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Bat Conservation and rehabilitation

Project name:

Tolga Bat Hospital

Project purpose:

Bat Conservation and rehabilitation

Project activities:

  • animal interaction

  • animal rehabilitation

  • data collection/analysis

  • habitat restoration

Weekly cost (approx USD):

$

400

Terrestrial

Australia

Australia and New Zealand

1 Ratings

1

Direct benefits you gain:

  • remote scenic location

  • field research skills

Noteworthy conservation points:

Accommodation:

Multiple options: shared apartment, shared tent, single room

When does the project run?

Facilities:

food included, accommodation included, wifi, western toilets, showers, no phone signal (can go to the local town to receive phone signal), cater for vegans

How long can I stay?

Requirements:

Details of the day-to-day life on the project:

Cost varies depending on length of Stay (weeks)

Everyone pays a minimum of $35 a day for the first 4 weeks, then the daily rate reduces further. See website for more detail.

Volunteers are needed all year but especially during tick paralysis season when hundreds of adults and orphans come into care. These are the months from October to February. We usually need 4 to 8 full-time people, as well as our dedicated group of local part-time volunteers.

Work at the hospital in tick season is varied. Typically volunteers will help prepare large amounts of food for the adults and orphans; feed/clean/weigh/measure the orphans, clean cages, wash large amounts of bat and human laundry, participate in trips to the rainforest to search or release (depending on season); and help with miscellaneous projects around the hospital. We buy fruit in bulk (apples1000kg and bananas 350kgs) and these need to be unloaded into boxes for storage in fridge or food safe. We make large amounts of banana smoothie on particular days, and this is then stored in the freezer and brought out as required. Caring for sick or young animals is like caring for sick or young humans, many tasks are very repetitive but your love and respect for the animals will make it very rewarding. Some volunteers also help with visitor tours. Outside of tick season the work is less varied and demanding as a lot fewer bats are in care.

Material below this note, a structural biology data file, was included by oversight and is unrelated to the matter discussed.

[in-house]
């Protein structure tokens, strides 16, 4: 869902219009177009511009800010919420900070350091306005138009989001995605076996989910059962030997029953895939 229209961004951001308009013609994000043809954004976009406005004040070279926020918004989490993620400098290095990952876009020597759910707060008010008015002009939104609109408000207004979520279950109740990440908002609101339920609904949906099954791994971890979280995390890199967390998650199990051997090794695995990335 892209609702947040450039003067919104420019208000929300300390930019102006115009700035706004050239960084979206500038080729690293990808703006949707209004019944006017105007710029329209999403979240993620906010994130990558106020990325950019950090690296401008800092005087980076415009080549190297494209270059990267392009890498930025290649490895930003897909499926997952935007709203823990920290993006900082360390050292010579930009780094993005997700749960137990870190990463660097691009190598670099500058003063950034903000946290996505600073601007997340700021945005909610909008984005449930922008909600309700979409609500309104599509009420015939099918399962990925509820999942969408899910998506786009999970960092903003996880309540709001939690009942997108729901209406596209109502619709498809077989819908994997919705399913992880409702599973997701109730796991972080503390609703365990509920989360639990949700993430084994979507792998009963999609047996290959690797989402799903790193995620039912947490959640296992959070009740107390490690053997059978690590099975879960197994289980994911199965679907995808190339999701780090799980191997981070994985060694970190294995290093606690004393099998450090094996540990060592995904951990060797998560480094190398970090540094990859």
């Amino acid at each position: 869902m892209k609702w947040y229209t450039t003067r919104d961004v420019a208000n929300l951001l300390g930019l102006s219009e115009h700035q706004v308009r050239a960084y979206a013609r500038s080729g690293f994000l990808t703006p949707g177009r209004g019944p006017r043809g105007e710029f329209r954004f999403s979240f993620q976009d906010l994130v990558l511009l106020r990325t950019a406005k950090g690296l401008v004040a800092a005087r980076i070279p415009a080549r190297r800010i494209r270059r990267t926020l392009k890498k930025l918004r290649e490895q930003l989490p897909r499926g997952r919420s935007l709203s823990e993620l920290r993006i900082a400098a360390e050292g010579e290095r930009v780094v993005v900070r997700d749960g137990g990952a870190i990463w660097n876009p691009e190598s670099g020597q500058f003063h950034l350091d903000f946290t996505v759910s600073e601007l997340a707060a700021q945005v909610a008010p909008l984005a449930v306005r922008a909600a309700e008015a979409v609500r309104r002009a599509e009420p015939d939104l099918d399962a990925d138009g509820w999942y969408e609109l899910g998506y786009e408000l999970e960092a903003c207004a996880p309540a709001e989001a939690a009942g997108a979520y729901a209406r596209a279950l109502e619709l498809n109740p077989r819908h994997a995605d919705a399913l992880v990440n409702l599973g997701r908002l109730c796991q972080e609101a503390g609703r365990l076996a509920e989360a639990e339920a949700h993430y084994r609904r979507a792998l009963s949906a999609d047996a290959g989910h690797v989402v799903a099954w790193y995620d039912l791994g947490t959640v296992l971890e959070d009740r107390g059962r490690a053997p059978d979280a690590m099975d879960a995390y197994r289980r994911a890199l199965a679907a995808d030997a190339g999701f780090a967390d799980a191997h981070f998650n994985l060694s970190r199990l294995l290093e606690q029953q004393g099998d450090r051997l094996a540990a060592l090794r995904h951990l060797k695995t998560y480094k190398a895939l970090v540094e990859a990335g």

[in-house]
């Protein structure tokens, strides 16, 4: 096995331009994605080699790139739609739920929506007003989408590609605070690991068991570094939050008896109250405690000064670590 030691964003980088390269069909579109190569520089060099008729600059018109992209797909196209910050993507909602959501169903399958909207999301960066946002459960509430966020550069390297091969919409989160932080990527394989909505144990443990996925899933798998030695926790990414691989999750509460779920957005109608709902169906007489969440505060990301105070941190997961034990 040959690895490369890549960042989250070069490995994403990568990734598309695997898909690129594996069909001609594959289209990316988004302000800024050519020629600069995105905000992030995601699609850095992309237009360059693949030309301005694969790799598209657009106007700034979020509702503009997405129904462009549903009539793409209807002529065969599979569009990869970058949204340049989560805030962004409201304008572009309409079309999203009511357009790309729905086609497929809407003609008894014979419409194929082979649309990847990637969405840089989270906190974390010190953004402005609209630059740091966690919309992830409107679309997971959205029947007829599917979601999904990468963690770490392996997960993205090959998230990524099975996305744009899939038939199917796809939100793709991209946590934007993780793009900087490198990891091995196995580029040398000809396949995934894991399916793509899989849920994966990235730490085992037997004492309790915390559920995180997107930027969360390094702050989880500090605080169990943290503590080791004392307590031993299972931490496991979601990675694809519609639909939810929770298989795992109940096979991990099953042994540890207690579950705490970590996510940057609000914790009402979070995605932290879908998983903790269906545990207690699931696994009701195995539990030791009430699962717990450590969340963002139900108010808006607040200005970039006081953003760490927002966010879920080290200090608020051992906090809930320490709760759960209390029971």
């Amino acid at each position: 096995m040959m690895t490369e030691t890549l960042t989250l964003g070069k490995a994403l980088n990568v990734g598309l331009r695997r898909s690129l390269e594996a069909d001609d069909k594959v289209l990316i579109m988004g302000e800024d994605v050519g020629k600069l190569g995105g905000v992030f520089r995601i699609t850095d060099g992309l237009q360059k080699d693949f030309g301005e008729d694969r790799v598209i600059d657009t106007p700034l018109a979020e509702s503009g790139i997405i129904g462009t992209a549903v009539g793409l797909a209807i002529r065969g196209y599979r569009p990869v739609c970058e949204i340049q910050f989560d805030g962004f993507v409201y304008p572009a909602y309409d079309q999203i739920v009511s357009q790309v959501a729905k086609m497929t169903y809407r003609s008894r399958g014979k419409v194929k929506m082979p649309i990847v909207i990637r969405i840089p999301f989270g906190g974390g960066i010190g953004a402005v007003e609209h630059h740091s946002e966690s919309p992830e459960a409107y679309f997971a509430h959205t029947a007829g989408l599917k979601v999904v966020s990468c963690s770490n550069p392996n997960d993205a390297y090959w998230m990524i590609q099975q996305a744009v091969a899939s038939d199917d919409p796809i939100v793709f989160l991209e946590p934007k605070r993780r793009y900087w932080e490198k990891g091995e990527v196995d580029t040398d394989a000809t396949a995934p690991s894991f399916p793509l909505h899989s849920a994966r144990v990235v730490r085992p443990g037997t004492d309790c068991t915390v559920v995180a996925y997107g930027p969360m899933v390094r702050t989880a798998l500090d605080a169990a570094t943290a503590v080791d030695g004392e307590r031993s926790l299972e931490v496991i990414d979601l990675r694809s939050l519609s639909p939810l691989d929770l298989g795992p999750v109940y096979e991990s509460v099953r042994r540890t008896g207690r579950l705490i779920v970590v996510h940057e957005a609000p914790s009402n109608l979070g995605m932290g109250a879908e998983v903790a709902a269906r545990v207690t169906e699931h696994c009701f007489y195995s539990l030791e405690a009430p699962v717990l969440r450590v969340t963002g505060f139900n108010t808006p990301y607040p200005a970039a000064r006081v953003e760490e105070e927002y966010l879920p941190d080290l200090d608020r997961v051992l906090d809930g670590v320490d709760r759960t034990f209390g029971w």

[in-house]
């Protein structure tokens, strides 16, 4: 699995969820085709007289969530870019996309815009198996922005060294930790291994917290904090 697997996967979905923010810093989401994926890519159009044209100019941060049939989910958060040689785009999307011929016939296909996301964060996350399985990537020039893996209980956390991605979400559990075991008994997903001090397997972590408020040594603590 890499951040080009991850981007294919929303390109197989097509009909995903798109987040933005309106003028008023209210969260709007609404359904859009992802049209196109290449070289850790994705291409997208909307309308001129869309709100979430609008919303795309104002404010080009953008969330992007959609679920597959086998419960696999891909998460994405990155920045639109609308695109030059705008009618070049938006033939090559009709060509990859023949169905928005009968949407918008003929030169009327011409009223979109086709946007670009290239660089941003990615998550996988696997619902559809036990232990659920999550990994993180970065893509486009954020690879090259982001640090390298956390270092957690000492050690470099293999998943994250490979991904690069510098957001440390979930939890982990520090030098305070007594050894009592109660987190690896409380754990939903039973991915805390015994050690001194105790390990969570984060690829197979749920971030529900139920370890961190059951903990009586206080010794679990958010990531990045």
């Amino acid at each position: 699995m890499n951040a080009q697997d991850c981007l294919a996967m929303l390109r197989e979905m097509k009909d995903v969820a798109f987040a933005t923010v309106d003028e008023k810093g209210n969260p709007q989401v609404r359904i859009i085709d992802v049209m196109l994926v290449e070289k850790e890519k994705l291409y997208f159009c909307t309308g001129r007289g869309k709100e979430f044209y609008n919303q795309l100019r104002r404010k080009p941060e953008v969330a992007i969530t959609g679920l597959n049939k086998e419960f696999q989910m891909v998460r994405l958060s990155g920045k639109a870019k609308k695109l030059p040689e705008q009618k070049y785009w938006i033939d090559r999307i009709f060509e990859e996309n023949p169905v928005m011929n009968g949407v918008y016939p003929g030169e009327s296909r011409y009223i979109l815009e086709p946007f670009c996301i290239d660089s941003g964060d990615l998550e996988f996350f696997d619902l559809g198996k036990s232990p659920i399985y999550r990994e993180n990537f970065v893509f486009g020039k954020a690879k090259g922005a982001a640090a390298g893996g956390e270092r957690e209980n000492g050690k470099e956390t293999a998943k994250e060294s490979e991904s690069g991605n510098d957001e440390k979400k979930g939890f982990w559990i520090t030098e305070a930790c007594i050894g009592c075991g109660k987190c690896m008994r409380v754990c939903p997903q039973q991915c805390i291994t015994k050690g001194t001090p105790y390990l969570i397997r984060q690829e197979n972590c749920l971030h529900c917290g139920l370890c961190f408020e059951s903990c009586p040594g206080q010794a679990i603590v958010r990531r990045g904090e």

During tick paralysis season, volunteers typically work 7 days per week for an average of about 10 -15 hours a day. We try to have some volunteers working late, and others starting early. Early shift starts by 6am, and late shift ends about 11pm. We all work 10 -12 hours a day though at this busy time of the year, with breaks as often as possible.
November is always the busiest month as we can have up to 200 babies being hand-fed 4 times a day. Volunteers unable to commit to this pace are encouraged to live offsite and roster on as it suits. Every effort is made to give long-stay volunteers a break for a few days during the season. Please be aware of your own limits and let someone know if you need help or time off. Outside of tick season we are far more flexible, and days off for excursions or a break can be easily accommodated.

Reviews & ratings

Adriano

Volunteer

Very Good Program

My week at Daktari was excellent and the program is very intense in the sense that we all get together with the kids and animals from 7am until 9 pm. It is an excellent choice for a first volunteering program abroad considering and I would definitely like to go back someday

Corinne

Intern

It was an experience that I feel extremely lucky to have been a part of

Wild Sun Rescue is an animal rehabilitation center located in the remote and scenic fishing village of Cabuya, Costa Rica. The long-term (12 week) volunteer experience involved getting to do hands-on work with all of the animals that are housed at the center, including howler monkeys, capuchins, opossums, squirrels and raptors. The daily duties included diet prep (mostly chopping and cooking fruits and veggies), enclosure cleaning, facility maintenance (repairing enclosures, building new enclosures and enrichment), and animal handling and medical treatment. It was an experience that I feel extremely lucky to have been a part of--nowhere else in the world would I be able to work with all of these amazing animals, in such a unique and beautiful location. As a wildlife biology intern, I also had the opportunity to create my own research project at the center, supervised and assisted by the internship coordinator.

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